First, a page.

Being Mr. Clean

As seniors at Tenafly High School back in the day, we spent our Friday nights driving up Route 9W in a convoy of BMW 2002s our daddies bought for us (except for me, who protested my peers’ sheeplike choice of car by forcing my father to buy me a powder-blue VW Fastback). We were hell-bent for New York state, where we could buy hooch, which at 18 was forbidden to us in New Jersey but not in the Empire State, which didn’t want us to have to wait until 21 to legally throw up in the gutter on a weekend night.

As it happened, Friday was also the day when we were usually shepherded into the auditorium at school by our pot-smoking teachers to be lectured on the dangers of drug and alcohol abuse.

I loved Fridays. They were a glorious weekly example of our adorably twisted culture. A shining example of a puritan society that publicly excoriated obscenity, substance abuse, sex and all the other things that make life worth living while privately wallowing in all of them.

For a couple of decades there, we lost that. People and advertisers did what they wanted. The networks started showing people actually, you know, unclothed. Doing the nasty. Getting faded. Making fun of authority.

Except for our bad clothes and poor taste in wine, America seemed almost—I’m going to curse here—French.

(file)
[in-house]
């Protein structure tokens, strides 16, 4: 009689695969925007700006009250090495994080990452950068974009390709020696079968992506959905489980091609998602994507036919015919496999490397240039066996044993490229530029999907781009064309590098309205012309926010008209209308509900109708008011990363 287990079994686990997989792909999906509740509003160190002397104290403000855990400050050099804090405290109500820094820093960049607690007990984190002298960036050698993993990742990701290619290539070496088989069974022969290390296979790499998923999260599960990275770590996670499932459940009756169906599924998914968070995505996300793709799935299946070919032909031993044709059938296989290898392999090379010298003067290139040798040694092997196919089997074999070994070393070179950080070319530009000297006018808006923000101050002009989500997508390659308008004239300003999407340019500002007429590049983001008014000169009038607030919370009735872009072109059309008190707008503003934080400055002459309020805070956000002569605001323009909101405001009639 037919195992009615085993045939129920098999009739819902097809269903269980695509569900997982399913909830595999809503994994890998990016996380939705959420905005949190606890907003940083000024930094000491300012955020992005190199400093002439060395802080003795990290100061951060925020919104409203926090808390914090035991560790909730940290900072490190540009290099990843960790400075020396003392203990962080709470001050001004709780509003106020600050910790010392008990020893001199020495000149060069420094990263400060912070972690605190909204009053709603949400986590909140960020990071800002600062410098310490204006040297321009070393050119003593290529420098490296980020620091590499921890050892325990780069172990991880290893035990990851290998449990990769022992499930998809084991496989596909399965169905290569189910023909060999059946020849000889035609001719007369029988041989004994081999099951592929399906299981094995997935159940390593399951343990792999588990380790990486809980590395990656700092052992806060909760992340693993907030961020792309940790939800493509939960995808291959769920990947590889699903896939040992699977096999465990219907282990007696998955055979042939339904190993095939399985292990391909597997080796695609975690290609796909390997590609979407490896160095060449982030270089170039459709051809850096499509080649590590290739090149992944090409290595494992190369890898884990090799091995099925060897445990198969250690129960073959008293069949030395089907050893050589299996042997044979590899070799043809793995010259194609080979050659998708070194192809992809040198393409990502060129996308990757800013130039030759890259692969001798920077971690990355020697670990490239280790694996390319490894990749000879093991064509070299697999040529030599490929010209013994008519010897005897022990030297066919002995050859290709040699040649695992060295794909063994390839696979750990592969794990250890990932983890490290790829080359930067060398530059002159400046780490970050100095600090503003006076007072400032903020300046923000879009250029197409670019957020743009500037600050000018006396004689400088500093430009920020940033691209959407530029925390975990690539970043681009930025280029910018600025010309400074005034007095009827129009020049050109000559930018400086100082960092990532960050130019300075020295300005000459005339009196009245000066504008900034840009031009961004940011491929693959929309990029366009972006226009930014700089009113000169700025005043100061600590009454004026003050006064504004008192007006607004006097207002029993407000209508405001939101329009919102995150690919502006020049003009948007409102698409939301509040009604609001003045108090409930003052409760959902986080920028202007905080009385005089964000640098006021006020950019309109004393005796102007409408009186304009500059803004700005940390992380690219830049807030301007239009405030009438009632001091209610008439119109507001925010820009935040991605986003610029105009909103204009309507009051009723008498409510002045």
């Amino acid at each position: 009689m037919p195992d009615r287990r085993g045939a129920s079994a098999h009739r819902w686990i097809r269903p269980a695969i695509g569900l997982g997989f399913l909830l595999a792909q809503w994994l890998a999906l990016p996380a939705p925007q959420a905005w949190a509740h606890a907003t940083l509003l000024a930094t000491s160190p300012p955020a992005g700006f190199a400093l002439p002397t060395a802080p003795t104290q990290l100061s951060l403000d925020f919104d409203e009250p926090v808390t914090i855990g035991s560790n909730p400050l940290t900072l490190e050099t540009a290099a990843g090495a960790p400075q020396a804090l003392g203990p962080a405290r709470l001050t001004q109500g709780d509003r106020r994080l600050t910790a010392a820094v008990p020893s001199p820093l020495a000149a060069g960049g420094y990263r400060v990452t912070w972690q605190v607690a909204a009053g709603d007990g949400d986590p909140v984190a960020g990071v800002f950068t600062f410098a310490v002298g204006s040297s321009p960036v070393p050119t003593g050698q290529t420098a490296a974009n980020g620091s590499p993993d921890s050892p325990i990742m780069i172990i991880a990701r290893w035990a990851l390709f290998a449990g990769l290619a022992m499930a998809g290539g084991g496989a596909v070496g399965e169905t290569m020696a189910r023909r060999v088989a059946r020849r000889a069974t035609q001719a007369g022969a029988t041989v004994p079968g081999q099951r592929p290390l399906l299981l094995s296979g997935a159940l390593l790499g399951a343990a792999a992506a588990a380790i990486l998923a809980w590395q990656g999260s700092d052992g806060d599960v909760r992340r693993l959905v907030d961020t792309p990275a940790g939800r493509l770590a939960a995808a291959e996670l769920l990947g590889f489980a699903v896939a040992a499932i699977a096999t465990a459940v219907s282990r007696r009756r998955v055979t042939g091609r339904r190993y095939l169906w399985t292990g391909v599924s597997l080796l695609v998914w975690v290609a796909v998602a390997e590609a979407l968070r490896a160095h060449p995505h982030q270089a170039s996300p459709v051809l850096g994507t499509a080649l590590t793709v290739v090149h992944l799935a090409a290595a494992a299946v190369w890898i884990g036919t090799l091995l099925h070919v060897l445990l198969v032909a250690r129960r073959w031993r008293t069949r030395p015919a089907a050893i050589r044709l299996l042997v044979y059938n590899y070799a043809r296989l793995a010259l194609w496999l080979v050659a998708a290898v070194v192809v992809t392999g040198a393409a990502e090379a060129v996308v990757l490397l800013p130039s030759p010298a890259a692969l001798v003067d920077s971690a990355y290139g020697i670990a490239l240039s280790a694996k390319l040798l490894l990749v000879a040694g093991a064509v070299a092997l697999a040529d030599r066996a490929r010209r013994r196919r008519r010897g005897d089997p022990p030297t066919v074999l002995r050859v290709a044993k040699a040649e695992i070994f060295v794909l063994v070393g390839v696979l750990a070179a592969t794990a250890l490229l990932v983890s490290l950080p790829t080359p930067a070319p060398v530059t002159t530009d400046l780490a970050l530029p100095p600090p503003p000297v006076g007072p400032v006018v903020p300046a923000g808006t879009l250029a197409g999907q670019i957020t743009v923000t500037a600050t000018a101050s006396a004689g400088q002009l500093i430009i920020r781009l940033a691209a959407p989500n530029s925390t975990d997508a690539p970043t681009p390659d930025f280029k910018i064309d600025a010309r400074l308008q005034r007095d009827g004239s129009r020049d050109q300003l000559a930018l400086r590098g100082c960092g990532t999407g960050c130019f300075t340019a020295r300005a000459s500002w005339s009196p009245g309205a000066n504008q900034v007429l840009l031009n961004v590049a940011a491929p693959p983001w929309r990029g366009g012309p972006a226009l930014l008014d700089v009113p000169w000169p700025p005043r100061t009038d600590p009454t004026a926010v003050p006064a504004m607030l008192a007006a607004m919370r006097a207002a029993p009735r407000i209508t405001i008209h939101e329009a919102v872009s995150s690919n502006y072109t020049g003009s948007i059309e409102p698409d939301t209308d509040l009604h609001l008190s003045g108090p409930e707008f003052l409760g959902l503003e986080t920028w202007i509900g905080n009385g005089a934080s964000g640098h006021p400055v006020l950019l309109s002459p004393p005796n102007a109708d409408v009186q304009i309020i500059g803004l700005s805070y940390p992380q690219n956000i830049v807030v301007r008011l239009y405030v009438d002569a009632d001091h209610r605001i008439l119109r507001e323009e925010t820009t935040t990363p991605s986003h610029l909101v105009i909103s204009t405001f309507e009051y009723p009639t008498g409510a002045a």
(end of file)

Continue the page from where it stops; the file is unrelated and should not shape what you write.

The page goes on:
And advertising went along.

We asked where it would end, and now we know. It ends here. Breasts are bad. Curse words suck. Don’t have sex with anybody. And no more animal flatulence, either. Welcome to The New Decency.

Now the pressing communications issue of the day is: How does one market without the help of nudity, obscenity or fun of any kind?

Well, the easy answer is put all your money into cable. But I have some other suggestions for advertisers and their agencies:

• Make sure there are two beds in every couple’s bedroom, unless one of the spouses is that mannequin from the Axe ads.

• Insist that the creative brief for network-broadcast spots never include irony, animals or human beings.

• Refuse to handle videogames, beer, jeans, fragrances or any other accounts that target people under 30.

• Say no to any endorsements from the Queer Eye guys.

• Take the garters off the Subservient Chicken. I mean now, people.

Ad crafters must reacquaint themselves with the double entendre, a communicator’s best friend in a New Decency marketplace. (To get around the Hays Code, there was a scene in a John Ford Western in which John Wayne asks Wallace Beery to find a native to help them scout the territory. Beery shows up with an American Indian babe in a blanket. “What’s this?” Wayne asks. “The lay of the land,” Beery replies.)

Or just tweak the language. Take a cue from Lenny Bruce, who once told his audience that if it was offended by his use of the phrase “tits and ass,” he’d use “tuchases and nay-nays” instead.

See, it can be done. You can still sell without license to be licentious. Even in New Jersey.



For the record: BBDO in New York, not Ogilvy & Mather, created Mountain Dew’s “Seagal” spot [Best Spots, April 26]. SBI.Razorfish did not lose the Perkins & Will and Wrigley accounts; those were pieces of business they pitched in 2003 but did not win. [IQ Report Cards, April 19].